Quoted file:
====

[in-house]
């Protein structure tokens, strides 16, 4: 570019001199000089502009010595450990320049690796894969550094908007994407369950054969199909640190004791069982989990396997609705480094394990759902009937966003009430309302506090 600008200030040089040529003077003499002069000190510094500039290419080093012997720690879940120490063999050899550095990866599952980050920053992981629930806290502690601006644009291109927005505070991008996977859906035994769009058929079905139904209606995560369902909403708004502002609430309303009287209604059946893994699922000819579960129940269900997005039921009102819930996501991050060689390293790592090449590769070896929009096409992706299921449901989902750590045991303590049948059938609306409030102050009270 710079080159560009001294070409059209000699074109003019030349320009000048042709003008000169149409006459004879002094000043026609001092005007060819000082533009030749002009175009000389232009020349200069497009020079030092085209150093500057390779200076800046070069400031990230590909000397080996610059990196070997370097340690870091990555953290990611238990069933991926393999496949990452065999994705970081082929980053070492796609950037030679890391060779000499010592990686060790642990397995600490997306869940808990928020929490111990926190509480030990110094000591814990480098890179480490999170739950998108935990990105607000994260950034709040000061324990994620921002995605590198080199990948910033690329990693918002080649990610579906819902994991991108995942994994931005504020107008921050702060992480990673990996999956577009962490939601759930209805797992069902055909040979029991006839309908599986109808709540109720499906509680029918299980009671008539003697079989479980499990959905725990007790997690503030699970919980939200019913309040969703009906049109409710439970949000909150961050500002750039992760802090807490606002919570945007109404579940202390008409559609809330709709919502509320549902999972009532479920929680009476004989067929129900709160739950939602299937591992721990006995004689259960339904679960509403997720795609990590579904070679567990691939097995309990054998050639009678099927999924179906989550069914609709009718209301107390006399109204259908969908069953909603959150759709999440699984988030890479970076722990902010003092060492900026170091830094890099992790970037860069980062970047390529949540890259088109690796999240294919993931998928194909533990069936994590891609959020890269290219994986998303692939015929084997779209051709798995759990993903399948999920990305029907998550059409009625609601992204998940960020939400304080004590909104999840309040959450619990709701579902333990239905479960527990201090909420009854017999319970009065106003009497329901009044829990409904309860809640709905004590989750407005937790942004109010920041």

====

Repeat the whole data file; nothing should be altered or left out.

[in-house]
């Protein structure tokens, strides 16, 4: 570019001199000089502009010595450990320049690796894969550094908007994407369950054969199909640190004791069982989990396997609705480094394990759902009937966003009430309302506090 600008200030040089040529003077003499002069000190510094500039290419080093012997720690879940120490063999050899550095990866599952980050920053992981629930806290502690601006644009291109927005505070991008996977859906035994769009058929079905139904209606995560369902909403708004502002609430309303009287209604059946893994699922000819579960129940269900997005039921009102819930996501991050060689390293790592090449590769070896929009096409992706299921449901989902750590045991303590049948059938609306409030102050009270 710079080159560009001294070409059209000699074109003019030349320009000048042709003008000169149409006459004879002094000043026609001092005007060819000082533009030749002009175009000389232009020349200069497009020079030092085209150093500057390779200076800046070069400031990230590909000397080996610059990196070997370097340690870091990555953290990611238990069933991926393999496949990452065999994705970081082929980053070492796609950037030679890391060779000499010592990686060790642990397995600490997306869940808990928020929490111990926190509480030990110094000591814990480098890179480490999170739950998108935990990105607000994260950034709040000061324990994620921002995605590198080199990948910033690329990693918002080649990610579906819902994991991108995942994994931005504020107008921050702060992480990673990996999956577009962490939601759930209805797992069902055909040979029991006839309908599986109808709540109720499906509680029918299980009671008539003697079989479980499990959905725990007790997690503030699970919980939200019913309040969703009906049109409710439970949000909150961050500002750039992760802090807490606002919570945007109404579940202390008409559609809330709709919502509320549902999972009532479920929680009476004989067929129900709160739950939602299937591992721990006995004689259960339904679960509403997720795609990590579904070679567990691939097995309990054998050639009678099927999924179906989550069914609709009718209301107390006399109204259908969908069953909603959150759709999440699984988030890479970076722990902010003092060492900026170091830094890099992790970037860069980062970047390529949540890259088109690796999240294919993931998928194909533990069936994590891609959020890269290219994986998303692939015929084997779209051709798995759990993903399948999920990305029907998550059409009625609601992204998940960020939400304080004590909104999840309040959450619990709701579902333990239905479960527990201090909420009854017999319970009065106003009497329901009044829990409904309860809640709905004590989750407005937790942004109010920041």